Misnaming: The Science Behind Calling People by the Wrong Name

The next time your mom calls you by your brother’s name, your father’s name, or even your dog’s name, don’t get offended. This is not because you look anything like your pet schnauzer or because you’re the least favorite child, but likely because she is experiencing an interesting phenomenon known as misnaming.

The Scientific Explanation Behind ‘Misnaming’

Have you ever been randomly called a variety of names by someone who has known you your whole life? Or have you ever been on the other end of the spectrum just frantically trying to remember your own child’s name while blurting out others’?

You have probably been in this type of situation in one way or another. It can either be extremely awkward or something you can just laugh off with friends and loved ones. But have you ever wondered why this ever happens in the first place? Scientists call this phenomenon misnaming, which happens when a person calls someone else by the wrong name. An in-depth study of this phenomenon was conducted by members of the Noetics Laboratory at Duke University.


Researchers gathered 1,700 people in a room and asked each of them if they have ever been misnamed or have misnamed someone else. The results were outstanding, not only did the volunteers admit on misnaming their own children, but there were 42 confirmed cases of people calling their children by their pet’s name!

As stated above, misnaming has nothing to do with people (or animals) looking alike. Neither does it stem from the fact that some names, like Mark and Mike, do sound similar. Surprisingly, misnaming does not follow a random pattern either. Instead, they often occur within certain social groups. Think about how your mother misnames her own children by using names of other people within the family, or how friends misname each other using the name of another friend.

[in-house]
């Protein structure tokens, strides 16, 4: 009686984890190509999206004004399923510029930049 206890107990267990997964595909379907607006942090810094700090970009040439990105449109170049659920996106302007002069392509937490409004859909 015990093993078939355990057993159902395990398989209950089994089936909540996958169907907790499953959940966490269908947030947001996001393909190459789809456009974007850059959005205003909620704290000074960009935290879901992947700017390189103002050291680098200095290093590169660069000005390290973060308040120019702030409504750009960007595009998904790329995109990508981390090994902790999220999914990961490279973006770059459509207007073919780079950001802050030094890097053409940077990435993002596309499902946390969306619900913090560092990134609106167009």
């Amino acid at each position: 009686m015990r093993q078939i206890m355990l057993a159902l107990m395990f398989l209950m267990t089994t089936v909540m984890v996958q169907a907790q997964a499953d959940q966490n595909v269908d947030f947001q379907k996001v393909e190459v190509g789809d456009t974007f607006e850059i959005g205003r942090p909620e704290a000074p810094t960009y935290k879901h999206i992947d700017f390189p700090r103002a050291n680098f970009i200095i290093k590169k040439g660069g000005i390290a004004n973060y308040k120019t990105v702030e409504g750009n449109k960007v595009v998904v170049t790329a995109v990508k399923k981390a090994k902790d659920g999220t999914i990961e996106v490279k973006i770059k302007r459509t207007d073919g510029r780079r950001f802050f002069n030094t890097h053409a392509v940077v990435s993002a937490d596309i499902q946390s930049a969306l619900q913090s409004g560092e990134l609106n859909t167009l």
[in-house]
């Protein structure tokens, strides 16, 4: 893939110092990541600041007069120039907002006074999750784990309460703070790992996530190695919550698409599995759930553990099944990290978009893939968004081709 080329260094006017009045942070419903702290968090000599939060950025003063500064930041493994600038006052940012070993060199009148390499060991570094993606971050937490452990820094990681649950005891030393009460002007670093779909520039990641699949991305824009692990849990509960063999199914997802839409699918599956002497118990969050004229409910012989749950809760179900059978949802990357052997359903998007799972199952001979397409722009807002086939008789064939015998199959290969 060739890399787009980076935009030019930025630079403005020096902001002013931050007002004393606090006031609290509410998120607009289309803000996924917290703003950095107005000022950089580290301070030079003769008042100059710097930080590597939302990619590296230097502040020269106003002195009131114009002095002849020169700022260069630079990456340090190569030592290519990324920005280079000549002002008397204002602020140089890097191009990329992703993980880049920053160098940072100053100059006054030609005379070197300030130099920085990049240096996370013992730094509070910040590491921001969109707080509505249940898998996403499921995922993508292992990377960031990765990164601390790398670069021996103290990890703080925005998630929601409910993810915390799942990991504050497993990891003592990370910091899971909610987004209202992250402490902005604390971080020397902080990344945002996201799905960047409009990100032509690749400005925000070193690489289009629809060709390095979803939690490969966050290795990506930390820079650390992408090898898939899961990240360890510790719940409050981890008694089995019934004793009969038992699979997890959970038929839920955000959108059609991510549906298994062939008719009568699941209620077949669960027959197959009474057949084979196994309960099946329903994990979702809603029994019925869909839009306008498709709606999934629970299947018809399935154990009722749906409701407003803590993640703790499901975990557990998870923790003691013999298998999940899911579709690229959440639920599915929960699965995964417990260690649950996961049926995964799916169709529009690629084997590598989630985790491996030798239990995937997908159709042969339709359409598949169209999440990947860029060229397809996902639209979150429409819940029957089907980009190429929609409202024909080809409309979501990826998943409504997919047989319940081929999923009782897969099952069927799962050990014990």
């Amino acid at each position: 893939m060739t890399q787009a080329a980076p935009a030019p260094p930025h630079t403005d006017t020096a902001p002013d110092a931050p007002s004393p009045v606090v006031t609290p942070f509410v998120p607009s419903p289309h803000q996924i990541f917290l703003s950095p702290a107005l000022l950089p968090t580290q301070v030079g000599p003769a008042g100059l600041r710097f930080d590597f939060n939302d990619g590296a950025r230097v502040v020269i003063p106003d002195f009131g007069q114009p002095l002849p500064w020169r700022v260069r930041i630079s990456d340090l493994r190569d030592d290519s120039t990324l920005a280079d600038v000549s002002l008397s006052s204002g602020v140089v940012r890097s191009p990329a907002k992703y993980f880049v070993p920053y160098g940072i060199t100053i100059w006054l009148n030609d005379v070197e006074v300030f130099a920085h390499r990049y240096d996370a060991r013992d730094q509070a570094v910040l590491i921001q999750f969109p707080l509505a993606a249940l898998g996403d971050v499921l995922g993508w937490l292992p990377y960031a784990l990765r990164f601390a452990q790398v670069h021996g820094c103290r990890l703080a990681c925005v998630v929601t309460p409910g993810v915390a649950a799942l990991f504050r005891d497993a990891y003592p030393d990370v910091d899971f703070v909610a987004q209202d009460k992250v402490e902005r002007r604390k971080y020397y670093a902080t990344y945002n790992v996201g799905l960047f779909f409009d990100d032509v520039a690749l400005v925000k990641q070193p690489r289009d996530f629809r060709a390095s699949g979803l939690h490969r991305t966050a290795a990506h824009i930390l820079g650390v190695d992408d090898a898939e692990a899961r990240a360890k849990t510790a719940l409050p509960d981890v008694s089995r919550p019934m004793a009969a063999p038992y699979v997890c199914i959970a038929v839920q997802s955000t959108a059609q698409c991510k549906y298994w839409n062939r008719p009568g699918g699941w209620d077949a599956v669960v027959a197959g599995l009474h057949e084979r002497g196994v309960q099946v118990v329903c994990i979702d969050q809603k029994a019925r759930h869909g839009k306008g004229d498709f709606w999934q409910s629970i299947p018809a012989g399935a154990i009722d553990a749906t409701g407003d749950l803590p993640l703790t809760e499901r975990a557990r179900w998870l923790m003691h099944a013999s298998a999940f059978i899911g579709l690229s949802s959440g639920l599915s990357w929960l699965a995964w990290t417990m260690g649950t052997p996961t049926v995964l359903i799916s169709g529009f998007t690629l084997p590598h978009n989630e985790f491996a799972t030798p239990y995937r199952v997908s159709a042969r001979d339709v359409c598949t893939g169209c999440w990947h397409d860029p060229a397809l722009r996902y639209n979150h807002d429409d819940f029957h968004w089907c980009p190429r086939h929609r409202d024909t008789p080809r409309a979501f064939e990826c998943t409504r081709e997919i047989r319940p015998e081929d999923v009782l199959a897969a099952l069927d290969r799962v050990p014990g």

Misnaming is not limited to a certain age group. Researchers found that among undergraduate students and older adults, the undergraduate group was more likely to misname their peers.

Wikimedia / Leonardo Dasilva

David Rubin, professor of psychology and neuroscience at Duke University, describes misnaming as a “cognitive mistake we make, which reveals something about who we consider to be in our group.”

So how exactly does this work? According to the study, the human mind stores information about a person in a mental semantic network, the same place that contains details about places and things. As we attempt to remember something, the units are activated, and once it reaches a certain threshold, we remember it. But because of a process called spreading activation, other information related to that idea may also be activated, leading to errors that are often said out loud.

Pexels / Trinity Kubassek

Parents are the most common culprits of calling their children by their sibling’s name. If you are wondering why the family pet’s name is occasionally thrown in, it’s likely because your parents consider them as part of the family, thus storing their information in the semantic network.


Quartz magazine had this to say about misnaming:

In this mind map, a mother likely associates her children with one another.

When attempting to retrieve the name of her son, she is more likely to inadvertently select the name of her daughter than the name of a colleague due to the close connections between her children’s names in her semantic network.

In other words, your mom calls you by your sibling’s name because she loves both of you, and associates you with one another.

Pixabay / brankin62

There you have it, you don’t need to worry as the entire phenomenon is all just an unmindful act of love. So if you happen to find yourself guilty of misnaming one day, then count your lucky stars, it only means you have an abundant number of loved ones in your life.

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